Friday, July 20, 2012

We Westerners, the main ones responsible

Leonardo Boff's weekly columns are available in Spanish from Servicios Koinonia and in Portuguese on his blog. Some of his older columns are available in English at LeonardoBoff.com.

by Leonardo Boff (English translation by Rebel Girl)
7/20/2012

The whole of crisis that is overwhelming the human race makes us stop and take stock. It's the philosophizing moment of any critical observer, whenever he wants to go beyond conventional and intrasystemic arguments.

Why have we reached the current situation that objectively threatens the future of human life and our civilizing work? We respond without further justification: the main causes of this course are those who in recent centuries have held power, knowledge, and possession. They set out to dominate nature, conquer the world, subject people, and put everything at the service of their interests.

For this, they used a powerful weapon -- technoscience. Through science, they identified how nature works and through science they made interventions for human benefit without noticing the consequences.

The gentlemen who did this were Western European. We Latin Americans were added to them by force as an appendix -- the Far West.

Those Westerners, however, are now enormously perplexed. Stunned, they ask themselves "how could we be in the eye of the crisis if we have the best knowledge, the best democracy, the best economy, the best technique, the best movies, the greatest military might and the best religion, Christianity?"

Now these "conquests" are being challenged because, their value notwithstanding, it's undeniable that they don't provide us any horizon of hope. We feel that the West's time has run out and is now past. That's why it has lost any legitimacy and persuasive power.

Arnold Toynbee, analyzing the great civilizations, noted this historical constant: whenever the arsenal of answers for the challenges is no longer sufficient, civilizations enter into crisis, beginning to decompose until they collapse or are assimilated by others. This brings renewed vigor, new dreams, and new personal and collective meaning of life. What's coming? Who knows? Here is the crucial question.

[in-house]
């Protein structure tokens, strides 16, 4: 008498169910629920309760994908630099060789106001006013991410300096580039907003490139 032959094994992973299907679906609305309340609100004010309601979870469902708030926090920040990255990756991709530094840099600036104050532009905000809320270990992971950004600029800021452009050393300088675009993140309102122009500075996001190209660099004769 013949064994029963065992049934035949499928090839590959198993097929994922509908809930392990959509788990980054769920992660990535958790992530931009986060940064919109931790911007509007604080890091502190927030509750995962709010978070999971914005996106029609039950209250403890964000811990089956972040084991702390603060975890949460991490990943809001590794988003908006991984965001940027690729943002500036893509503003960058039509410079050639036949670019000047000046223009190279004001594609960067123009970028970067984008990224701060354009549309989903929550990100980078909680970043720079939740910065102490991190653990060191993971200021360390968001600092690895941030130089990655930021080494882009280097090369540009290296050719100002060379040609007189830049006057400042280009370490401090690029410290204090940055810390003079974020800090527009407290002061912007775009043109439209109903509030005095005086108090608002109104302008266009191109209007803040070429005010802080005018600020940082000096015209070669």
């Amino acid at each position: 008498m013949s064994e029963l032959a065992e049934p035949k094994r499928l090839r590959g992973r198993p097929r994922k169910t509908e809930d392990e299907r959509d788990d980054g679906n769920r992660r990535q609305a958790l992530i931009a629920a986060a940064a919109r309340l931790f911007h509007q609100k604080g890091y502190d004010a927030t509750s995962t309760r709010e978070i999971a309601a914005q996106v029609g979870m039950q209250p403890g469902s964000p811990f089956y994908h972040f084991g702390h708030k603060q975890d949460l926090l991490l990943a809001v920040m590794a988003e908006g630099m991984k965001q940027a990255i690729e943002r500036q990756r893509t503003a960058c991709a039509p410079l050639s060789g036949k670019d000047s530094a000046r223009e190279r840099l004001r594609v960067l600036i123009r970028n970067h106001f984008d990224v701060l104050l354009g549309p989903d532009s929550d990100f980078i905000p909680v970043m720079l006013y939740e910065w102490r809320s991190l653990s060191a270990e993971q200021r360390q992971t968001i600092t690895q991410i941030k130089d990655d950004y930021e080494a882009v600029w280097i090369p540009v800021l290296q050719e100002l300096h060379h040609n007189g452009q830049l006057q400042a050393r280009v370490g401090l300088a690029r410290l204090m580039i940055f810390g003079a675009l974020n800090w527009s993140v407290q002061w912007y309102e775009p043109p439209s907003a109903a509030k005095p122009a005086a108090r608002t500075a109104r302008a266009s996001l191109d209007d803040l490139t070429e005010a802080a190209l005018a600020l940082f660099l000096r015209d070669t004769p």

What is aggravating the crisis is persistent Western arrogance. Even in decline, Westerners imagine themselves to be the obligatory reference point for everyone.

In the Bible and for the Greeks, this behavior was the supreme deviation, since people put themselves on the same pedestal as the divine, thought to be the supreme point of reference and the Ultimate Reality. They called this attitude hubris, that is, arrogance and excess of ego.

It was this arrogance that led the United States to intervene for untruthful reasons in Iraq, then in Afghanistan, and earlier in Latin America, supporting for many years dictatorial military regimes and the shameful Operation Condor through which hundreds of leaders in various Latin American countries were kidnapped and assassinated.

With the new president Barack Obama, we were hoping for a new course, a more multipolar one, respectful of cultural differences and compassionate towards the vulnerable. Gross mistake. He is carrying out the imperial project along the same line as the fundamentalist Bush. He hasn't substantially changed anything in this strategy of arrogance. On the contrary, he has initiated something unheard of and evil: an undeclared war using "drones", unmanned aircraft. Guided electronically from cold rooms on military bases in Texas, they attack, killing individual leaders and whole groups among which they assume there might be terrorists.

Christianity itself, in its various forms, has distanced itself from ecumenism and is assuming fundamentalist traits. There's a dispute in the religious marketplace to see which denomination is able to gather the most faithful.

At Rio+20, we witnessed the same arrogance of the powerful, refusing to participate and seek minimal points of agreement that could alleviate the crisis of the Earth.

And to think that, deep down, we are only seeking the simple dream, well expressed by
Pablo Milanés y Chico Buarque: “A História é um carro alegre. Cheio de um povo contente...” ("History is a cheerful car. Full of contented people...").

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